The 10 Best Ways To Beat Dysthymia — Part 2

We Can Beat It Together!

Claire McGregor

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Photo by Mateusz Wacławek on Unsplash

Welcome to the second half of my post about beating dysthymia. If you haven’t read part one covering ways 1–5, please feel free to do that here. All done? Great, let’s begin! Of course there are not just 10 ways to beat dysthymia; there are probably hundreds and different things will work for different people. That said, I can only speak from my personal experience so if you’re struggling, these are the 10 things that worked for me. Please feel free to pop your own tips into the comments.

6) Therapy

I can’t talk about any mental health problem without mentioning therapy. To be honest, I found therapy a bit of a mixed bag. There are lots of different therapists and lots of different therapies, finding the right type of therapy and a therapist that is compatible with you within your budget can be a huge challenge. I’m lucky in that in the UK, the NHS will pay for certain types of therapy. However, the downside is that gives you less power to choose the therapist you’re paired with.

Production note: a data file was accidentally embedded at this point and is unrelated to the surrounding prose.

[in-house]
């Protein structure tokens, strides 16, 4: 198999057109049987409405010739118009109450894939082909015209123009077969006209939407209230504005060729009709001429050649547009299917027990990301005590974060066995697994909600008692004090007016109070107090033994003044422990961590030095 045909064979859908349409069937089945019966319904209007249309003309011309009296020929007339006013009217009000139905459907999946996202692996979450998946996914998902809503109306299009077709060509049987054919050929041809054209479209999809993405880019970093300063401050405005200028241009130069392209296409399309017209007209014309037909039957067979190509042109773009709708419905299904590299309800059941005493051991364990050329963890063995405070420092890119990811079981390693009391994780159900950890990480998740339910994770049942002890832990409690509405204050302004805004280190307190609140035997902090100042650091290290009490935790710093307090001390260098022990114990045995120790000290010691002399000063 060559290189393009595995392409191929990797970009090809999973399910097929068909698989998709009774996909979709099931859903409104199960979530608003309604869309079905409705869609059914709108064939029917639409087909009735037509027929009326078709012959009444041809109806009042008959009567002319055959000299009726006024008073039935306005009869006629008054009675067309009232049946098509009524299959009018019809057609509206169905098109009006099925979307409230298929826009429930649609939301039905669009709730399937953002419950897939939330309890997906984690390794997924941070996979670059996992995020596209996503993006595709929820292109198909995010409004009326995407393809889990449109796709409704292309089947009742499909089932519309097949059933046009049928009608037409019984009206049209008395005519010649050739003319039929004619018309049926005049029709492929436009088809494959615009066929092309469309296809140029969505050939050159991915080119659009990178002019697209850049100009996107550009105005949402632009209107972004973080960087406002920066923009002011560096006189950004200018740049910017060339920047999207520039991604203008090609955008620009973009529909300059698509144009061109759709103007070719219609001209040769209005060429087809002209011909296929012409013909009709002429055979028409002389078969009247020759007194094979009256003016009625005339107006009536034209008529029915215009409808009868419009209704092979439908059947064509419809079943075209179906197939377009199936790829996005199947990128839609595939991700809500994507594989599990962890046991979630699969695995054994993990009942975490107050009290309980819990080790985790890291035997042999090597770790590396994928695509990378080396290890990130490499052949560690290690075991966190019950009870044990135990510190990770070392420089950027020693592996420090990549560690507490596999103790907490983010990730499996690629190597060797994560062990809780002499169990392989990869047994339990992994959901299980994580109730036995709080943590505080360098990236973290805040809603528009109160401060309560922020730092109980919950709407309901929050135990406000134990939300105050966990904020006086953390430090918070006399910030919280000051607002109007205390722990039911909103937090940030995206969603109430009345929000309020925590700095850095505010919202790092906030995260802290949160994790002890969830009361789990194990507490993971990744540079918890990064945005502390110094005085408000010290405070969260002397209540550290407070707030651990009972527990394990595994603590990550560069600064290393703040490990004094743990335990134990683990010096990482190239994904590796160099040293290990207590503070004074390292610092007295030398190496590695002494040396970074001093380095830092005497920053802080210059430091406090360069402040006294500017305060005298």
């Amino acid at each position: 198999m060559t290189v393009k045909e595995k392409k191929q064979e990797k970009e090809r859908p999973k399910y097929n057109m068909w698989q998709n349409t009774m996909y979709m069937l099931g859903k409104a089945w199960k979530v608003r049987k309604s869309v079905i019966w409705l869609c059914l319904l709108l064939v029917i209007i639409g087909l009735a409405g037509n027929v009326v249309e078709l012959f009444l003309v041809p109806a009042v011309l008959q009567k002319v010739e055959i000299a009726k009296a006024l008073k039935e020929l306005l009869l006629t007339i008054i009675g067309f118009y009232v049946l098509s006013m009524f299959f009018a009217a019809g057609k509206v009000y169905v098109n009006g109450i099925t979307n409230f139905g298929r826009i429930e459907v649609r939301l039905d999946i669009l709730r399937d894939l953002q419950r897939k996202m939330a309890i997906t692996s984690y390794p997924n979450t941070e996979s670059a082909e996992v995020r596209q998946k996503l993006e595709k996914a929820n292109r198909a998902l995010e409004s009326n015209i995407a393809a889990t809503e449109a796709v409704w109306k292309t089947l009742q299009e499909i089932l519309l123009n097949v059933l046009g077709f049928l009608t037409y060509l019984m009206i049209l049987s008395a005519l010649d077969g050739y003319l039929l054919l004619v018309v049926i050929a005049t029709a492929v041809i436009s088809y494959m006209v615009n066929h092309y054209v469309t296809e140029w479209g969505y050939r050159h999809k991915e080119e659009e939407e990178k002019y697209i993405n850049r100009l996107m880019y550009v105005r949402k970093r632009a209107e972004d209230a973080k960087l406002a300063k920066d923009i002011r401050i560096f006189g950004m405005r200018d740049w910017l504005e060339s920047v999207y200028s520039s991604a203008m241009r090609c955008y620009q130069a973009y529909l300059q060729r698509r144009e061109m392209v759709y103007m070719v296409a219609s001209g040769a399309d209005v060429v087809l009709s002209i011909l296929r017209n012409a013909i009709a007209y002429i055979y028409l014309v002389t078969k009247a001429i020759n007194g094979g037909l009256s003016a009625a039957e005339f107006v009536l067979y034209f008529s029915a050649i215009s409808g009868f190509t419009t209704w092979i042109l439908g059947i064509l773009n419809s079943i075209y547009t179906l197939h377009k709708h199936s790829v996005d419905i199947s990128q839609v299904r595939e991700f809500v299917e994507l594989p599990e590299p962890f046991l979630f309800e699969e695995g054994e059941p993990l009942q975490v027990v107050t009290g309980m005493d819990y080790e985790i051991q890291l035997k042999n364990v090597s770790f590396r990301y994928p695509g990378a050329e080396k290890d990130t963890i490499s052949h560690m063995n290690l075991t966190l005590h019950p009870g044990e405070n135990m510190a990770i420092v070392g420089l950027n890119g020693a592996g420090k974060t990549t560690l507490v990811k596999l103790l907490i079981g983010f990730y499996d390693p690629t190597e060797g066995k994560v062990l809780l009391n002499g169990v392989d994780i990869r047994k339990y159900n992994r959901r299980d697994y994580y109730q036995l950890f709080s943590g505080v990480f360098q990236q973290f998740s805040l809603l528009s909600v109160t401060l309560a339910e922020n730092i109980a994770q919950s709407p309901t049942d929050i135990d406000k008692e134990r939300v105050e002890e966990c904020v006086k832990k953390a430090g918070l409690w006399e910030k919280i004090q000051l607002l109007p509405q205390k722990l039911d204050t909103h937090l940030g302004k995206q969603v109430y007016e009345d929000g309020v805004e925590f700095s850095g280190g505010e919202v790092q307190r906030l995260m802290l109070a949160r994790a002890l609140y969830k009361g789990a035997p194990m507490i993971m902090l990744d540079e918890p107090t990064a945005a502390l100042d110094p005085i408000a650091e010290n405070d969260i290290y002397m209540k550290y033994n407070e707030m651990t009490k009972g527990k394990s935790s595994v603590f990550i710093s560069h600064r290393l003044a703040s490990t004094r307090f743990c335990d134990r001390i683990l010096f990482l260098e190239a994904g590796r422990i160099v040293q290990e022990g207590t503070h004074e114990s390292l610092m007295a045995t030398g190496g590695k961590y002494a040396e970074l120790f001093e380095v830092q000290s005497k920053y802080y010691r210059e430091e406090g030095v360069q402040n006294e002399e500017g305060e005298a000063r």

Feeling miserable, the majority of days can take a huge toll. Having therapy to explore the root of your issues, as well as challenging destructive thought patterns can be invaluable. I believe that the majority of people could do with regular therapy. We live in a fucked up world and having someone impartial to talk it through with would be a massive benefit so if you have any form of depression or anxiety and have never seen a therapist, I would recommend you at least give it a try.

7) Take Baby Steps

I cannot stress this point enough. I have explained in my other articles about depression that when you feel depressed, simple tasks conceal like climbing a mountain. If you have formulated a plan or a list of ways to beat dysthymia, that is fantastic but you need to keep your goals realistic. If the steps on your plan will take too much physical, mental or emotional energy. The likelihood is you simply will not do them. If you don’t do them, you’ll feel like a failure which could actually make your dysthymia worse.

Whatever you choose to do, make it small. Make it so small that it’s easier to do it than not to. For example, I suggested eating colourful foods in…

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Claire McGregor

I’m a writer taking my time to learn what good writing’s about and get my blog off the ground. I want to connect and learn. My Blog https://www.cmoomuses.com